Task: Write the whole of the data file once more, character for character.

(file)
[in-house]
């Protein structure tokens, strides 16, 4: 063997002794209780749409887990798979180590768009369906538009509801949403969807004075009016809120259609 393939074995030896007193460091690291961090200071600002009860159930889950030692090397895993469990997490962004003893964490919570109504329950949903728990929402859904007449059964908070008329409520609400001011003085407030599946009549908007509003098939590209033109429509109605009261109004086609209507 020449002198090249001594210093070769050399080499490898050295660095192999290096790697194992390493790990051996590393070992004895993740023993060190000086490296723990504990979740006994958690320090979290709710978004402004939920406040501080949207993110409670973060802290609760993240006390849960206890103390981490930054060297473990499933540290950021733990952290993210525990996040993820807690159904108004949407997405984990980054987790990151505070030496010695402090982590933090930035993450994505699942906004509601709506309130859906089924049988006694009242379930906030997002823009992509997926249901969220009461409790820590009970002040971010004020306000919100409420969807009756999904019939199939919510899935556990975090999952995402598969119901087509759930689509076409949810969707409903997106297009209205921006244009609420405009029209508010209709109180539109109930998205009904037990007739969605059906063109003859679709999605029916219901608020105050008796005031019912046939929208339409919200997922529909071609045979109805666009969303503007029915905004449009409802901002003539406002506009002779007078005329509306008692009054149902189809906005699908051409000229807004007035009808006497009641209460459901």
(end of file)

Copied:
[in-house]
């Protein structure tokens, strides 16, 4: 063997002794209780749409887990798979180590768009369906538009509801949403969807004075009016809120259609 393939074995030896007193460091690291961090200071600002009860159930889950030692090397895993469990997490962004003893964490919570109504329950949903728990929402859904007449059964908070008329409520609400001011003085407030599946009549908007509003098939590209033109429509109605009261109004086609209507 020449002198090249001594210093070769050399080499490898050295660095192999290096790697194992390493790990051996590393070992004895993740023993060190000086490296723990504990979740006994958690320090979290709710978004402004939920406040501080949207993110409670973060802290609760993240006390849960206890103390981490930054060297473990499933540290950021733990952290993210525990996040993820807690159904108004949407997405984990980054987790990151505070030496010695402090982590933090930035993450994505699942906004509601709506309130859906089924049988006694009242379930906030997002823009992509997926249901969220009461409790820590009970002040971010004020306000919100409420969807009756999904019939199939919510899935556990975090999952995402598969119901087509759930689509076409949810969707409903997106297009209205921006244009609420405009029209508010209709109180539109109930998205009904037990007739969605059906063109003859679709999605029916219901608020105050008796005031019912046939929208339409919200997922529909071609045979109805666009969303503007029915905004449009409802901002003539406002506009002779007078005329509306008692009054149902189809906005699908051409000229807004007035009808006497009641209460459901």